How our coast is defended
The coastline between Brighton Marina and the River Adur in Shoreham features one of the country’s most iconic tourist beaches.
Our coastline is currently defended by:
- Brighton & Hove’s beaches, which are the primary form of protection from coastal flooding and erosion
- chalk cliffs, such as the Undercliff Walk
- sea walls
- timber groynes
Shingle recycling and renourishment
Wave movement shifts sand and shingle east from Shoreham Port towards Brighton Marina. This is a process known as ‘longshore drift’.
Each year, we move an average of 16,000 metres cubed of shingle back from around the Marina to beaches further west and at Shoreham Port.
Challenges facing our coastline
The impact of Climate Change and rising sea levels
Due to a combination of long-term climate change predictions and rises in sea levels, the beaches, together with residential and commercial properties along the coastline, are at risk of flooding and erosion.
What we are doing about it
Brighton & Hove City Council and Adur & Worthing District Councils have created a strategy to manage this risk in order to ensure that the coastline remains a vibrant and vital focus for the area’s economy. The strategy is known as the Brighton Marina to River Adur Flood and Coastal Erosion Risk Management Scheme and covers the area highlighted in the map below.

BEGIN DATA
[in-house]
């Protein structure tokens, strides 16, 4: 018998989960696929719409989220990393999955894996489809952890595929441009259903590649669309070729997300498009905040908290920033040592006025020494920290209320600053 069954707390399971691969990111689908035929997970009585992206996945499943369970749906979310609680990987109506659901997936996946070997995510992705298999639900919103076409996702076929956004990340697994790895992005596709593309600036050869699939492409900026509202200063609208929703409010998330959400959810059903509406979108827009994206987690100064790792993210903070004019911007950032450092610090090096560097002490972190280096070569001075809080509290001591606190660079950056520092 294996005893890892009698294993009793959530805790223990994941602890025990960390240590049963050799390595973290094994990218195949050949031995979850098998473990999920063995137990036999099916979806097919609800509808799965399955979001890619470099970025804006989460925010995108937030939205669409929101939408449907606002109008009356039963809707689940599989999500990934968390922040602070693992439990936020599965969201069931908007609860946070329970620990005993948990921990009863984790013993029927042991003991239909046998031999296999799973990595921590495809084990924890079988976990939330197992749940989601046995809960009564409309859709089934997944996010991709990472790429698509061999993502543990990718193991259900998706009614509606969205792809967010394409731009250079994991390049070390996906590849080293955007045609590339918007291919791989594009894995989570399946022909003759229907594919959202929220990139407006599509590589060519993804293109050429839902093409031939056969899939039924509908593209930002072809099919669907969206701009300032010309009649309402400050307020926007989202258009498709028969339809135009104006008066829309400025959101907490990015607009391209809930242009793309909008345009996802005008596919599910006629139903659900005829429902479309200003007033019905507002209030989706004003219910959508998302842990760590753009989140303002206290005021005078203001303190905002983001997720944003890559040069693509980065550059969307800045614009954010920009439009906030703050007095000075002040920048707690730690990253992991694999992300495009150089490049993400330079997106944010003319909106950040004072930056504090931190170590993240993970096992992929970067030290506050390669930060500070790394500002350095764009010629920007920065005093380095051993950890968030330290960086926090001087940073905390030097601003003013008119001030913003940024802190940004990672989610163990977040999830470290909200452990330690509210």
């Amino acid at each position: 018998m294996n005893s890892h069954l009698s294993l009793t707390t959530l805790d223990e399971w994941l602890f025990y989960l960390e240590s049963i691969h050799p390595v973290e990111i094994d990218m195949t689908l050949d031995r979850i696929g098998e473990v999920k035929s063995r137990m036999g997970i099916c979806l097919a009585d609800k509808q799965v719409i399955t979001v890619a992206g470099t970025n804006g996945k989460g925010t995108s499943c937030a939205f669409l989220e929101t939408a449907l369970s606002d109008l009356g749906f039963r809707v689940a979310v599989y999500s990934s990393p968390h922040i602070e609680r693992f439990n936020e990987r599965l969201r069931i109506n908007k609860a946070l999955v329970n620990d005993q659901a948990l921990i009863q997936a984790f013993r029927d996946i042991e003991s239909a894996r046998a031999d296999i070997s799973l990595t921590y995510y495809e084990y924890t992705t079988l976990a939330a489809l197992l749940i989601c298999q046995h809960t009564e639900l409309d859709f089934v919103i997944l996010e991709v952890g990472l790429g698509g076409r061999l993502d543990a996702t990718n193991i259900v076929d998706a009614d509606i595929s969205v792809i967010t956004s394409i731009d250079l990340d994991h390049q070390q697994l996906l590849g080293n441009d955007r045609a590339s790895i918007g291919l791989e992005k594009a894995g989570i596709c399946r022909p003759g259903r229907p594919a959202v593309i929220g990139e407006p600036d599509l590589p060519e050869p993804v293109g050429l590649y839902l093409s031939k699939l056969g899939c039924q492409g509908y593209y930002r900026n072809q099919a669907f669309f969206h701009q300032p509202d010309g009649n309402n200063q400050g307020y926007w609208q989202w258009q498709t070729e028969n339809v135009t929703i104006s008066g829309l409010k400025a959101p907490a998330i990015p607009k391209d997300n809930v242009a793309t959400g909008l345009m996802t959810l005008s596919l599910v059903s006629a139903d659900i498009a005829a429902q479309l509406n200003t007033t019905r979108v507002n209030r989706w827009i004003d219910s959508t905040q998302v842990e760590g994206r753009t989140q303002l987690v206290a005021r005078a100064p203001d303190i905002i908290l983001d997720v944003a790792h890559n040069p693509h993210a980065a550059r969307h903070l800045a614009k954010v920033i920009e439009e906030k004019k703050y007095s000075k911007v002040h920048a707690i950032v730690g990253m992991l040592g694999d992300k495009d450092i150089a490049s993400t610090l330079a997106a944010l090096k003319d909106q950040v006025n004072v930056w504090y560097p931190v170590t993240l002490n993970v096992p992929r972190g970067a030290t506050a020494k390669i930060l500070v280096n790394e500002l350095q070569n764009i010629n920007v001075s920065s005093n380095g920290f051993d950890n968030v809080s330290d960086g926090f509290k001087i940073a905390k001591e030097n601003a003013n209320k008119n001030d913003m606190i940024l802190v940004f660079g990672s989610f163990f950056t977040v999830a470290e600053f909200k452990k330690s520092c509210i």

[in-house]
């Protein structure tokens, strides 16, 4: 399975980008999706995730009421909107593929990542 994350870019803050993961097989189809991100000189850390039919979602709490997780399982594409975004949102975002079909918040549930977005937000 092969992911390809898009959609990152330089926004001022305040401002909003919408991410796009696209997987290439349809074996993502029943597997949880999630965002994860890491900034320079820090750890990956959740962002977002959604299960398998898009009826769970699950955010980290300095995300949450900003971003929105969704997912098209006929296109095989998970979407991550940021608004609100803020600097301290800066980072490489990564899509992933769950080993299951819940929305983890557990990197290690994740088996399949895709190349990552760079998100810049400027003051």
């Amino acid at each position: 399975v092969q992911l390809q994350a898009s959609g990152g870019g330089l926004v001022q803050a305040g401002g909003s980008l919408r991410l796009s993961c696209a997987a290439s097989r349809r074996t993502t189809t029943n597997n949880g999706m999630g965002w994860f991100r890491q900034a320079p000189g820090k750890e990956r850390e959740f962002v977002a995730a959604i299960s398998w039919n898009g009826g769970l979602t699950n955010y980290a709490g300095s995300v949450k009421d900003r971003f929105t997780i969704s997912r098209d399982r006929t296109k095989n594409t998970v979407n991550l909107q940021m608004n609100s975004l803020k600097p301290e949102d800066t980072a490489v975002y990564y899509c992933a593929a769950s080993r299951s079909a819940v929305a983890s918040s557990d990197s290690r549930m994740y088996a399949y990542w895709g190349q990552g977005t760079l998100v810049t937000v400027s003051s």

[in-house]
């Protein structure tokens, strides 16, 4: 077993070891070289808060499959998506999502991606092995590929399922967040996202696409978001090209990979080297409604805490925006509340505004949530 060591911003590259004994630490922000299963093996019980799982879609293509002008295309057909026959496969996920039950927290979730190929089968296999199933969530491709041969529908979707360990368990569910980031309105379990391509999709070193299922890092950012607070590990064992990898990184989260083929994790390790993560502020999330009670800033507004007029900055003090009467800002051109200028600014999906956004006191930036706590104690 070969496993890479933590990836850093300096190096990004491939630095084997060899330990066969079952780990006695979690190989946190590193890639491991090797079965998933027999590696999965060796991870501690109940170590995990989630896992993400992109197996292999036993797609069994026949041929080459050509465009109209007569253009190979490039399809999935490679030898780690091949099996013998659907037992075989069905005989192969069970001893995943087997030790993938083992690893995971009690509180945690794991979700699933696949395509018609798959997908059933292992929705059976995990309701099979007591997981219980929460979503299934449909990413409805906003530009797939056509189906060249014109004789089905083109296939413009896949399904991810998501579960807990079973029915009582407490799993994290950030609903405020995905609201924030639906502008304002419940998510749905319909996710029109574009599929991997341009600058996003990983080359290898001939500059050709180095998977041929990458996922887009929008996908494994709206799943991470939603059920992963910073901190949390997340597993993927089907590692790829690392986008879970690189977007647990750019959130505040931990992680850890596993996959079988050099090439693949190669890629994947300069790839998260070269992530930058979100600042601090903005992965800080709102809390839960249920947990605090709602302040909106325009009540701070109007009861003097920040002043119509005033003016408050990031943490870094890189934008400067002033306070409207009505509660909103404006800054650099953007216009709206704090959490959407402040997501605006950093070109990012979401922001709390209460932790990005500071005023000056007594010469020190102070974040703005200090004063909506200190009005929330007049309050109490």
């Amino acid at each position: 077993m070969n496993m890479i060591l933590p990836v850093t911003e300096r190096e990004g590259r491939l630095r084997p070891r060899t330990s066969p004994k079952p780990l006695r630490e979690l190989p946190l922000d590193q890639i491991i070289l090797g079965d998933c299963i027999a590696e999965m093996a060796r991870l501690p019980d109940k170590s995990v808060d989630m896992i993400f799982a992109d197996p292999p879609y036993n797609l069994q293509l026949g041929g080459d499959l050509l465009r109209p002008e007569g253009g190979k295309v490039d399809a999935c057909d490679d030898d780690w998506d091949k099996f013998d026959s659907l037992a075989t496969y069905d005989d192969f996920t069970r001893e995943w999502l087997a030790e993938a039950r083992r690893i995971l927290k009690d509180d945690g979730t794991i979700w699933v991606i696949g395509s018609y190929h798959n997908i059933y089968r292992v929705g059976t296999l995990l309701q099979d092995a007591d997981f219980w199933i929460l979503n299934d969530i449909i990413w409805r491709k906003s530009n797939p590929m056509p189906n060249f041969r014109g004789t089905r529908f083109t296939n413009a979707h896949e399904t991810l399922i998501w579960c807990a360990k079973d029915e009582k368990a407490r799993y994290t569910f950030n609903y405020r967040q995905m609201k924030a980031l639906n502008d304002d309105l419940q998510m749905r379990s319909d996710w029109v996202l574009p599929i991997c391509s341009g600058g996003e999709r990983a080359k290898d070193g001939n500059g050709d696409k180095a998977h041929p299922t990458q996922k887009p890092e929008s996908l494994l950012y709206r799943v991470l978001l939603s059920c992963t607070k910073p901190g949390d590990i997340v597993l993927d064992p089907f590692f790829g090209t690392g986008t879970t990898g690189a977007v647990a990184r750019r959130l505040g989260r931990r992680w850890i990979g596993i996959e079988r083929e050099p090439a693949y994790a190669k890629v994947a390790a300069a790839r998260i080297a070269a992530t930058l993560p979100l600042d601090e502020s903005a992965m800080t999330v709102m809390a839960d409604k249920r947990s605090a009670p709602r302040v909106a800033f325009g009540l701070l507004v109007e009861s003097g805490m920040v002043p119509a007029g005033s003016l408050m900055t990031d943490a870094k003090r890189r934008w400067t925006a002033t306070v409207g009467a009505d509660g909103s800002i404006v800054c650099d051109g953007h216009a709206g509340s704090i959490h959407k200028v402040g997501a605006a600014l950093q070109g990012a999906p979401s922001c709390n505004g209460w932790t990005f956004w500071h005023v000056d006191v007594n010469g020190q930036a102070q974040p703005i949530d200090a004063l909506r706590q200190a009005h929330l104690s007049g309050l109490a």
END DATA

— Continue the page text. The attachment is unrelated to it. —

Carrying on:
The aim and benefits of the scheme
The aim of the Brighton Marina to River Adur Flood and Coastal Erosion Risk Management Scheme is to improve our coastal defences and reduce the risk of long term (1 in 200 year) flood and erosion risk.
The scheme will have significant local benefits including avoidance of the loss or residential and commercial properties, including Shoreham Sewage Pumping Station and Shoreham Power Station.
How the scheme is being funded
The scheme is being paid for from a series of centrally funded packages set out by the Government, to construct new flood and coastal defences.
You can find out more on this Defra blog.
What’s been done so far
The following have been completed:
- a series of investigations to improve our understanding of the area.
- a survey of the flood and coastal erosion risk management structures to determine their condition
- a review of up to date information on waves, water levels and beach surveys to assess how the coastline behaves and to predict how it may evolve.
- a Strategic Environmental Assessment to collate baseline information on the natural and built environment
The improvements being made
We're still working with our consultants and engineers to confirm the exact technical plans but in essence we will be:
- repairing and strengthening floods walls and defences where necessary
- replacing existing flood walls and defences that cannot be repaired or provide insufficient protection
- installing new timber Groynes along Kings Esplanade
What’s happening next
Works needed to be undertaken as part of the scheme will be phased as follows:
- Spring 2022: Site surveys and ground investigations
- Spring 2022: Technical design planning
- Spring 2023:Construction activities phase 1
- 2024: Construction activities phase 2
- 2029: Construction activities phase 3